On April 30, 1973, Richard Nixon announced a shocking political purge. As the Watergate scandal spiraled beyond Nixon’s control, he forced the resignations of his two closest aides, H.R. Haldeman and John Ehrlichman, beleaguered Attorney General Richard Kleindienst, and (less surprisingly) White House counsel John Dean, who’d already started cooperating with Watergate prosecutors. Nixon branded this “one of the most difficult decisions of my presidency” and tapped Elliot Richardson to replace Kleindienst. Burnishing Richardson as “a man of unimpeachable integrity and rigorously high principle,” Nixon added that “if he should consider it appropriate, he has the authority to name a special supervising prosecutor for matters arising out of the case.”
Up until now, Richardson had been a dependable Administration loyalist. A former Lieutenant Governor of Massachusetts, he’d served Nixon as Undersecretary of State, then as Secretary of Health, Education and Welfare, then briefly headed the Defense Department following Melvin Laird’s resignation. His appeal to Nixon was obvious and multifaceted. “He looked good and sounded judicious,” Fred Emery reflects. “Above all, he never stepped out of line.” There was little reason for Nixon to doubt Richardson would remain another pliable henchman.
Except, perhaps, that Richardson was also a ferociously ambitious man harboring ill-concealed Presidential ambitions. Richardson once reflected that his career relied on riding “those random currents of air to get up, stay up and get where they want to go.” Many colleagues viewed him as unprincipled; one State Department aide called him an “over-educated, morally constipated Boston Yank.” Which side of Richardson’s character – the ambitious climber, the party loyalist or the “man of integrity” – would win out ultimately became one of Watergate’s decisive factors.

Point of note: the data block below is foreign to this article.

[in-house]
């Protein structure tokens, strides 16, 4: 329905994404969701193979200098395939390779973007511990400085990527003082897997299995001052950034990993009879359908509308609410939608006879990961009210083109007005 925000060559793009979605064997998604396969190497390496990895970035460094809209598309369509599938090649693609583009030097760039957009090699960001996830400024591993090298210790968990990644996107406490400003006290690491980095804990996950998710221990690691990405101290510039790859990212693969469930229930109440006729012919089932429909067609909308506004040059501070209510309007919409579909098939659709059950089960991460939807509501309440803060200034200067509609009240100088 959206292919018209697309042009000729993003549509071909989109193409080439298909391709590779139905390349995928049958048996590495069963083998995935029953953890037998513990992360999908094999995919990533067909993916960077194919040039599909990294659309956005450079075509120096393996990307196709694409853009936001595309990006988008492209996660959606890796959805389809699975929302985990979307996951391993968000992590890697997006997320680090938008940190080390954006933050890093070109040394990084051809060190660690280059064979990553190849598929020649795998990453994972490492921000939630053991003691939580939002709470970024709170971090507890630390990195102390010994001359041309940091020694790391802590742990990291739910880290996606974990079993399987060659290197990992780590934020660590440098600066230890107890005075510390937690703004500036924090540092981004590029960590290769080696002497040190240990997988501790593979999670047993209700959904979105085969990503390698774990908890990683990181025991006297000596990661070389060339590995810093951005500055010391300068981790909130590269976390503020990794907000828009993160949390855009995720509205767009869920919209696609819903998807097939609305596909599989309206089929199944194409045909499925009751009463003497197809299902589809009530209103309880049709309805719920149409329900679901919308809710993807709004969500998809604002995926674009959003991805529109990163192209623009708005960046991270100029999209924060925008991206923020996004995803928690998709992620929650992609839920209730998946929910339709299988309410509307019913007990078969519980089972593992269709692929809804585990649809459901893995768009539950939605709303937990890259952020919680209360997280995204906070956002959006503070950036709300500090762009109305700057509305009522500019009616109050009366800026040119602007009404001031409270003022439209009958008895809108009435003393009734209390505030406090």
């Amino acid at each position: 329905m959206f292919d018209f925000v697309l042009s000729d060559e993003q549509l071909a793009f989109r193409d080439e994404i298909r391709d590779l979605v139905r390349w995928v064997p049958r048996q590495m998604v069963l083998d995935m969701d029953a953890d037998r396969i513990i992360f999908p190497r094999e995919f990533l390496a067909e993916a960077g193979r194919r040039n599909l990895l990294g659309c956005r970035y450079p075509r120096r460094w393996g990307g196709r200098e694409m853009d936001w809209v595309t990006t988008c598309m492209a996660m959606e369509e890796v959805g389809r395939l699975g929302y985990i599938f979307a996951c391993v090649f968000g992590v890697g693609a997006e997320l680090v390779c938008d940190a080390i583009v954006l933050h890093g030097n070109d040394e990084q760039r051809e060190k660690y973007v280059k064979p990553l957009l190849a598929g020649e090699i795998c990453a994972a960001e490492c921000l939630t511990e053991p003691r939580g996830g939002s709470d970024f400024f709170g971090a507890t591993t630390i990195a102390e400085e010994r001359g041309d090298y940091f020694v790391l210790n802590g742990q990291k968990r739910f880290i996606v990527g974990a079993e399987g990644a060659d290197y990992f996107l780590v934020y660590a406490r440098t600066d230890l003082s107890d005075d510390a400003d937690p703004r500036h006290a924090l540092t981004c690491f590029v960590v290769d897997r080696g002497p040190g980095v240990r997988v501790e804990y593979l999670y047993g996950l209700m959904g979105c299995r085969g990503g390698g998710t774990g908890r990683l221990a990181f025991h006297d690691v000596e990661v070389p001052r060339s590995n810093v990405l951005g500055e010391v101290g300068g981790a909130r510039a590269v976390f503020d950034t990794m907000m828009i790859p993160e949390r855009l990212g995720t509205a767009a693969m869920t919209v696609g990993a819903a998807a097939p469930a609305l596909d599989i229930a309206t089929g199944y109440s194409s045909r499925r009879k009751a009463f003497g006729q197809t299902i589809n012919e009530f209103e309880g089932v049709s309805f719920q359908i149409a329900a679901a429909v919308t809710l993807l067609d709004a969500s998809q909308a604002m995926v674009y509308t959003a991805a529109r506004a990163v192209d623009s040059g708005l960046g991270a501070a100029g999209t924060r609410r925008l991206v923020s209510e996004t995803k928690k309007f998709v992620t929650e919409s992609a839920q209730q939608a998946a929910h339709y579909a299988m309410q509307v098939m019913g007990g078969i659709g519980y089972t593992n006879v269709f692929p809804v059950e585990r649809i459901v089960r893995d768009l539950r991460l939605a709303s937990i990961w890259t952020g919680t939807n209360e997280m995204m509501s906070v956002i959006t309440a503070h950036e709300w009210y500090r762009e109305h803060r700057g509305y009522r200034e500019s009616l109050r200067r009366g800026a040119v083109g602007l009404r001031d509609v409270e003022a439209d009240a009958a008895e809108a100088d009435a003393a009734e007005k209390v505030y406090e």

After a contentious Senate confirmation hearing, Richardson named Archibald Cox as Special Prosecutor. While special prosecutors had existed since the scandals of Ulysses Grant’s presidency in 1875, there was no established procedure for their role or function. Some had been subject to the Justice Department (Grant, after appointing investigators to examine the Credit Mobilier scandal, pronounced “Let no guilty man escape”); others, like the investigators into Teapot Dome in the 1920s, were appointed directly by Congress. Richardson claimed that Cox could only be dismissed by his decision; legally, however, the situation remained murky. Especially with a President whose adherence to the rule of law remained suspect…and especially with Richardson’s contentious choice of counsel.